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Doc. 140 1/2.-the culinary wants of the army. Report of Mr. Sanderson.

To the Sanitary Commission of the United States:
Gentlemen: In obedience to your orders, I proceeded, on the 13th inst., to the camp of the Fifteenth regiment New York Volunteers, Col. McLeod Murphy, by whom I was courteously received, and the culinary arrangements of the command at once placed under my direction. The various companies were found to be in a state of organization quite favorable for our instruction; and as a general thing the cooks quite prepared to receive it. On each day, the Colonel or one of the staff officers accompanied us on our inspection; in five days such improvement was effected in the mode of preparing their food, that not only was the evidence furnished by the openly expressed satisfaction of the soldier, but in the great and marked diminution of sickness and disease.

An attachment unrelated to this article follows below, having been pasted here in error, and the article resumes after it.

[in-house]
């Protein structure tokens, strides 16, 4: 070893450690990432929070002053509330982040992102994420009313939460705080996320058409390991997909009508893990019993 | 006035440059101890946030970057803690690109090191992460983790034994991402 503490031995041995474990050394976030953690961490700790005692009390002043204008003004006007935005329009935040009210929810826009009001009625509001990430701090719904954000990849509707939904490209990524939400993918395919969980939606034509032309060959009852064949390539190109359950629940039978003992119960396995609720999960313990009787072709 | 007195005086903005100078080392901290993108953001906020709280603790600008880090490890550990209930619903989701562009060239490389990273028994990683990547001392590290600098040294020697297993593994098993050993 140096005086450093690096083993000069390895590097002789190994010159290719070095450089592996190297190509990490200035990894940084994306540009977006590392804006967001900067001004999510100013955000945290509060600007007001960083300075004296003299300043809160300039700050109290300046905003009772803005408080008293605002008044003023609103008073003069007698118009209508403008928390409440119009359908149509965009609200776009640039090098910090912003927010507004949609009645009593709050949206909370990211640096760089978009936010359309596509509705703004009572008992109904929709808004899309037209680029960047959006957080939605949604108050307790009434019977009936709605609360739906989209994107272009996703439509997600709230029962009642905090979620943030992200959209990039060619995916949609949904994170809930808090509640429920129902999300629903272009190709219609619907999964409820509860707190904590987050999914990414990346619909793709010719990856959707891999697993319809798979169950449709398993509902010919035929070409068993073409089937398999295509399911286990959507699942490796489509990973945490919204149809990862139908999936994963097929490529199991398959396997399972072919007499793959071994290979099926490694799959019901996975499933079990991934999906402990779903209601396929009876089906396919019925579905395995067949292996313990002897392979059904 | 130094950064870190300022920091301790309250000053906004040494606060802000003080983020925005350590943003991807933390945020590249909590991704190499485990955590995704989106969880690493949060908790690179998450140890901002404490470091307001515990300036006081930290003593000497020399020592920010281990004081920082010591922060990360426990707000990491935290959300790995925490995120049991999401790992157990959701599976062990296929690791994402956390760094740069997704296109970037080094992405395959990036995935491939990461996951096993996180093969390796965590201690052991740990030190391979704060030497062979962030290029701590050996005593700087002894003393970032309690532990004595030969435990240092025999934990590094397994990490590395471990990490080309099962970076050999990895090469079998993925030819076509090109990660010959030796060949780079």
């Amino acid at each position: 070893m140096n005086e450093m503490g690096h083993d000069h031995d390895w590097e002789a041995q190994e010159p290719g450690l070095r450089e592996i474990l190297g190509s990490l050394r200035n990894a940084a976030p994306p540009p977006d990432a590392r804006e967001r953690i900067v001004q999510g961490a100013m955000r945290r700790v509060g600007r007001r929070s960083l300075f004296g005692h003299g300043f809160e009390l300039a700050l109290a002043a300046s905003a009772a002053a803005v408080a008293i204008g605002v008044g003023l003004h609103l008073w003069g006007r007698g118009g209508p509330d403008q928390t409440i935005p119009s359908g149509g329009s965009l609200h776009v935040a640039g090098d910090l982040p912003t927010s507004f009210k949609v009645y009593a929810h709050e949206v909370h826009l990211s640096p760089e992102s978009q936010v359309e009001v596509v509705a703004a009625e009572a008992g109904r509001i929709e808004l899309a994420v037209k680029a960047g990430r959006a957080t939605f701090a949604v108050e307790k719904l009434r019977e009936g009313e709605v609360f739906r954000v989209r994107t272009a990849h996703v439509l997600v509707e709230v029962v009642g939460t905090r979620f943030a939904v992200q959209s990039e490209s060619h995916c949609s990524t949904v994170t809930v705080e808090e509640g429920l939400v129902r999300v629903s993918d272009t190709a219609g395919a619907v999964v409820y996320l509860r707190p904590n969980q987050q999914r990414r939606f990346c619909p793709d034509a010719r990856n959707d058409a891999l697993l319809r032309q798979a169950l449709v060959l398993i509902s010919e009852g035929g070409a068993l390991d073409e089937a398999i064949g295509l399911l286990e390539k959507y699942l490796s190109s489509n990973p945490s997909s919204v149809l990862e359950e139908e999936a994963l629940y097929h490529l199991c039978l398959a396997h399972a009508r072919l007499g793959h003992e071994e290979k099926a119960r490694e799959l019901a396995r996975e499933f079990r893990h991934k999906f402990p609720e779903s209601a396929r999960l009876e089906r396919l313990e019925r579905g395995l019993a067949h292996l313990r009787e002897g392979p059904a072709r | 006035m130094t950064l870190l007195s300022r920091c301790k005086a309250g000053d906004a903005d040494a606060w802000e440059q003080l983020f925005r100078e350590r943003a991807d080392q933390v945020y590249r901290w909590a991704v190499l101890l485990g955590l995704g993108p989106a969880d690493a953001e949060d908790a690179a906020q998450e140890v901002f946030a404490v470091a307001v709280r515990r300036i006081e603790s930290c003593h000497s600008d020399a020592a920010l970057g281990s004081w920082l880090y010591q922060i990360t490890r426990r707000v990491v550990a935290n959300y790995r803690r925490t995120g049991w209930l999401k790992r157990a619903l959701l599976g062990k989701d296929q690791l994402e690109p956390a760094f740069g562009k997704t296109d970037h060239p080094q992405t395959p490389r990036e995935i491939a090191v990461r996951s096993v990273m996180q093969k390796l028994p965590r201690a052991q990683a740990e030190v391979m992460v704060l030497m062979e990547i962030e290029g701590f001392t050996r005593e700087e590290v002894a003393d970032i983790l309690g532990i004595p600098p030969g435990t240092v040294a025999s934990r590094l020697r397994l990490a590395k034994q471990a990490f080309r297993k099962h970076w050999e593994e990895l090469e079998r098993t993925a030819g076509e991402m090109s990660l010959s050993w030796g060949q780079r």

On the 19th inst., his Excellency Governor Morgan and the Surgeon-General, Dr. Vanderpoel, were regaled by a collation composed exclusively of soldiers' rations, cooked in camp kettles over camp fires, and were fully satisfied, both as to the feasibility of my plan and its practical results — an opinion fully endorsed by the principal officers of the regiment, as evinced by the letter addressed by them to your Resident Secretary.

The following week, the cook who had previously accompanied me, and to whom I was much indebted for many valuable suggestions and assistance, was obliged to return to New York, but another being at hand, I commenced instructing the company cooks of the 33d regiment New York Volunteers, and after five days constant attendance, succeeded in producing most satisfactory results.

In both of these regiments I received the hearty cooperation of the chief officers, including the Surgeons, and had the same regard been shown by the captains and subordinate officers, greater results might have been achieved. In the 15th, some of the line officers did frequently exhibit some concern for the health and comfort of their respective commands, but in the 33d, with perhaps a single exception, but little thought of those matters appeared to trouble them.